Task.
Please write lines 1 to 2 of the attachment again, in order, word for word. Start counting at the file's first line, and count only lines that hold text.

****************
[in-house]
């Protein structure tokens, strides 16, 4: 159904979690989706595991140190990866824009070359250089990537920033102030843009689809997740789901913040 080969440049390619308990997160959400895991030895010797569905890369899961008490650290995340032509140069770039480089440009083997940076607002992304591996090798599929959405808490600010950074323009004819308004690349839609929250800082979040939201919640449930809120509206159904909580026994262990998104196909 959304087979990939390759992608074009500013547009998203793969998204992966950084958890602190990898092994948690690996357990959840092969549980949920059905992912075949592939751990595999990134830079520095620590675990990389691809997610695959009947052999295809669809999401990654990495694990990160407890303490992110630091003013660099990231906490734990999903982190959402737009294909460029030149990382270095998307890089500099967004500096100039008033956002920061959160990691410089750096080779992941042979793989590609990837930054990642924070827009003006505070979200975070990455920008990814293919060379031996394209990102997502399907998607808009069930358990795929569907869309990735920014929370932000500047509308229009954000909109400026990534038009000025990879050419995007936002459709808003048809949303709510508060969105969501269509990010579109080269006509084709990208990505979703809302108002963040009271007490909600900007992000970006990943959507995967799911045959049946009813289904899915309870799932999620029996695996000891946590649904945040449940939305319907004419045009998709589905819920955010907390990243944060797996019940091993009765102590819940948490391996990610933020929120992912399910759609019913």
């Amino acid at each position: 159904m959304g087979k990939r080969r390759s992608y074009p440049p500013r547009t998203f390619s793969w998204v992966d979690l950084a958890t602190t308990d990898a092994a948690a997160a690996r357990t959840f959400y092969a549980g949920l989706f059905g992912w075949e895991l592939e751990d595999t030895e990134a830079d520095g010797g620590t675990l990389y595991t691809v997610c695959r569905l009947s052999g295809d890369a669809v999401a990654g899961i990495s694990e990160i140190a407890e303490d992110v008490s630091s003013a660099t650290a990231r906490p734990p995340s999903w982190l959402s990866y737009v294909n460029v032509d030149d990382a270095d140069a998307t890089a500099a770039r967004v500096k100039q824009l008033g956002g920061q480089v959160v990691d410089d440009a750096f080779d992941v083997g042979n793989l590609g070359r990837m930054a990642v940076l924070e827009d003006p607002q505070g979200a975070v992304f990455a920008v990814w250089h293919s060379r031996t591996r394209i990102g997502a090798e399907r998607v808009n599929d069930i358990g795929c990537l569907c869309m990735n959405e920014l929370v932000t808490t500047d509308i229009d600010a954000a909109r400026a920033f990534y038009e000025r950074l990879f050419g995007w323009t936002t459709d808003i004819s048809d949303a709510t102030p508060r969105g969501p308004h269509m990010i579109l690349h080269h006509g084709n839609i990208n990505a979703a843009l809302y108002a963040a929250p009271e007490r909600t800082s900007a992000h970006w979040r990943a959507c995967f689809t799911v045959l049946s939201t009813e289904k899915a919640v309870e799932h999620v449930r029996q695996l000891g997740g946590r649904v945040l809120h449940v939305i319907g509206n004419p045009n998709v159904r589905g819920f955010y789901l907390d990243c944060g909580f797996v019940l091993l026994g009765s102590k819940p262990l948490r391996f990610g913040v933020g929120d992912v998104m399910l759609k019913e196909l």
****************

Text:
[in-house]
């Protein structure tokens, strides 16, 4: 159904979690989706595991140190990866824009070359250089990537920033102030843009689809997740789901913040 080969440049390619308990997160959400895991030895010797569905890369899961008490650290995340032509140069770039480089440009083997940076607002992304591996090798599929959405808490600010950074323009004819308004690349839609929250800082979040939201919640449930809120509206159904909580026994262990998104196909 959304087979990939390759992608074009500013547009998203793969998204992966950084958890602190990898092994948690690996357990959840092969549980949920059905992912075949592939751990595999990134830079520095620590675990990389691809997610695959009947052999295809669809999401990654990495694990990160407890303490992110630091003013660099990231906490734990999903982190959402737009294909460029030149990382270095998307890089500099967004500096100039008033956002920061959160990691410089750096080779992941042979793989590609990837930054990642924070827009003006505070979200975070990455920008990814293919060379031996394209990102997502399907998607808009069930358990795929569907869309990735920014929370932000500047509308229009954000909109400026990534038009000025990879050419995007936002459709808003048809949303709510508060969105969501269509990010579109080269006509084709990208990505979703809302108002963040009271007490909600900007992000970006990943959507995967799911045959049946009813289904899915309870799932999620029996695996000891946590649904945040449940939305319907004419045009998709589905819920955010907390990243944060797996019940091993009765102590819940948490391996990610933020929120992912399910759609019913």